Advocates push for police reform after summer of unrest

ABC News examines police reform in a new video series "My America."

October 1, 2020, 6:06 AM

Delisha Searcy has been pleading for police reform for more than a year after her 19-year-old son, De'Von Bailey, was shot in the back by officers in Colorado.

"I'm looking for in this election, people that are going to take Black Lives Matter seriously, not just, you know, put a little banner up and say, 'Black Lives Matter,'" she told ABC News. "What are you doing? What are you actually doing?"

Like many activists across the country, Searcy raised her voice about injustices in policing and was on hand when the state's governor, Jared Polis, signed into a law a comprehensive police reform package this summer.

While some police brass and others have criticized the new rules in Colorado as too restrictive, many policy experts say police departments need to take a hard look at their tactics if they want to achieve better policing in their communities.

Police reform has become one of the central issues of the protest movement and civil unrest that has sprung up around the country in the wake of George Floyd's death at the hands of Minneapolis police. There have been calls to disband or reorganize departments, ban controversial tactics like chokeholds and invest more funding in non-law enforcement interventions amid growing anger over the disproportionate negative impact policing has on people of color.

Nearly a third (30%) of registered voters cited criminal justice and policing or race relations as the most important issue in deciding their vote for president, according to a September poll by KFF Health Tracking.

ABC News is examining the issue of police reform as part of its "My America" video series, which showcases issues that are key to the electorate in the run-up to the 2020 election.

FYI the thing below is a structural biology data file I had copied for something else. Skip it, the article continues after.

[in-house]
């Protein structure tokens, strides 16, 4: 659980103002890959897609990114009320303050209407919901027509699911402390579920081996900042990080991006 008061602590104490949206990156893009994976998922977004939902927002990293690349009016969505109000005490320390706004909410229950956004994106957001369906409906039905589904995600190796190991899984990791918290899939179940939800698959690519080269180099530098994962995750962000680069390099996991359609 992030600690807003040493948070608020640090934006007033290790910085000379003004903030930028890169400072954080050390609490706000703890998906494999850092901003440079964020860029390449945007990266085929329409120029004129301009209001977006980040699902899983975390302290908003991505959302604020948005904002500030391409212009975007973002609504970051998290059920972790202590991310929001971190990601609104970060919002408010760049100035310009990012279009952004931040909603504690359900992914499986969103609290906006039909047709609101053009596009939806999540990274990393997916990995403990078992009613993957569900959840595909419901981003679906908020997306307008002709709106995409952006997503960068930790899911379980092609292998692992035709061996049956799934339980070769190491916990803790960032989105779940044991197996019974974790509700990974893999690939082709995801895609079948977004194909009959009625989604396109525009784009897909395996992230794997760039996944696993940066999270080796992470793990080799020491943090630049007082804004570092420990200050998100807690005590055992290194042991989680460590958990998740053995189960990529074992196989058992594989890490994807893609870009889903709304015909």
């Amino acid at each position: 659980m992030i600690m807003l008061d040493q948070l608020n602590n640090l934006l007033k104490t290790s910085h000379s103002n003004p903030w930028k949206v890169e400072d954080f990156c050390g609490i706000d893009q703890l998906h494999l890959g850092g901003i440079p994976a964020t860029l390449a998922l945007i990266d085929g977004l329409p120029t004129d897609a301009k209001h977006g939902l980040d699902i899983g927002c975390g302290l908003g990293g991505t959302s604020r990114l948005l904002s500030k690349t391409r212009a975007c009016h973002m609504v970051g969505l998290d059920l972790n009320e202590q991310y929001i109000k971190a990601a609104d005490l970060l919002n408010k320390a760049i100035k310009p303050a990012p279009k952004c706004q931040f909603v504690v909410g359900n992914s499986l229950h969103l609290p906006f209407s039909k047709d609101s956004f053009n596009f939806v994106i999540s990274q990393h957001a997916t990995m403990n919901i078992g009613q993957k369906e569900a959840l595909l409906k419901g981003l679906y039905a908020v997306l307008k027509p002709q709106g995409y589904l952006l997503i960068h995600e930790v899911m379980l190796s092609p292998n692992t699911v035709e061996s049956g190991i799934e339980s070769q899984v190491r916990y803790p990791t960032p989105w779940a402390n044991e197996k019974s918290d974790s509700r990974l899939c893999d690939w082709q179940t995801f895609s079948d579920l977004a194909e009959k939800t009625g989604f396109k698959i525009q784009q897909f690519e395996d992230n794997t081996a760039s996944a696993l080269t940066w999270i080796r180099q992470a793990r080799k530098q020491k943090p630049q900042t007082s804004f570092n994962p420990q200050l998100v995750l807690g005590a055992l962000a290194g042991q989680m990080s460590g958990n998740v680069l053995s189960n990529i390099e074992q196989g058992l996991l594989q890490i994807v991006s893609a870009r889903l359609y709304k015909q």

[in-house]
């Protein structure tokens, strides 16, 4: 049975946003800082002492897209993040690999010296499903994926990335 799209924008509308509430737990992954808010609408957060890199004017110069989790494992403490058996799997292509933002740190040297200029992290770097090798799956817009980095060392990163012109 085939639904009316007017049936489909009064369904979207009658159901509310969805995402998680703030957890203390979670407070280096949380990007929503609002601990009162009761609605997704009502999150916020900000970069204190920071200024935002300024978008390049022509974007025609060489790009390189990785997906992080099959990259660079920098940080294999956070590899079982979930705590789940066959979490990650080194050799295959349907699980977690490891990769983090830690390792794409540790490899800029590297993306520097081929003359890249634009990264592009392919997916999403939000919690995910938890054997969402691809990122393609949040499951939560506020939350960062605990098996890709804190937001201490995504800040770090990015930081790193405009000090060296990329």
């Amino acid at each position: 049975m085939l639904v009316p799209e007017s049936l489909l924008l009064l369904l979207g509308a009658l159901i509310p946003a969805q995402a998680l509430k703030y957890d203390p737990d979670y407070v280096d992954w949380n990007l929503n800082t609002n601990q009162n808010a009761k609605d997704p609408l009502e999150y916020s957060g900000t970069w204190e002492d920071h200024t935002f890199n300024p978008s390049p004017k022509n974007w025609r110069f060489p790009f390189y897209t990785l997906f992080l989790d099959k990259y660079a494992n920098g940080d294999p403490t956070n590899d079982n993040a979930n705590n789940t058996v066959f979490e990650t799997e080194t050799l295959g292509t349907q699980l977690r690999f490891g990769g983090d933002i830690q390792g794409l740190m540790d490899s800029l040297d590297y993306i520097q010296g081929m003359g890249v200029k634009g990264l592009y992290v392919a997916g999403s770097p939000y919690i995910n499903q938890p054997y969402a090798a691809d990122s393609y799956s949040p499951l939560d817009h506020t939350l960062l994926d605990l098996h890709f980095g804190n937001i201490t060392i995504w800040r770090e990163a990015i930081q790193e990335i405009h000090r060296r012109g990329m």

Delisha Searcy, mother of De'Von Bailey, at podium, speaks at a news conference in front of the Colorado Springs Police Department Police Operations Center, Tuesday, Aug. 13, 2019, in Colorado Springs, Colo.
Jerilee Bennett/The Gazette via AP

For Searcy, the question of police accountability has remained on her mind since the August 2019 incident where her son was killed.

Colorado Springs officers stopped Bailey while they investigated a reported armed robbery call. The report was eventually determined to be false. As Bailey ran away from officers while being questioned, he was shot in the back, police said. A gun was found in the waistband of his shorts, according to police.

At the time, under Colorado law, officers were allowed to shoot suspects allegedly connected to violent incidents if they "reasonably believe that it is necessary" to defend themselves or others from harm. The law also gave them the right to shoot suspects linked to a felony with a deadly weapon to prevent the suspect from escaping.

"How could you literally take your gun out, not even give him a warning and say, 'If you don't stop, I'm going to shoot,'" Searcy asked. "It made me feel like you don't have respect for life. You don't care. You shouldn't be doing your job."

Sgt. Alan Van't Land and Officer Blake Evenson, the police officers involved, were exonerated by a grand jury, which found the shooting justifiable under the law, and the state district attorney chose not to pursue additional charges. The two officers are still on the force, but are named in a lawsuit filed by Bailey's family.

The suit contends the officers had no right to open fire since he posed no threat. A spokesperson for the Colorado Springs Police Department told ABC News that it does not comment on ongoing litigation.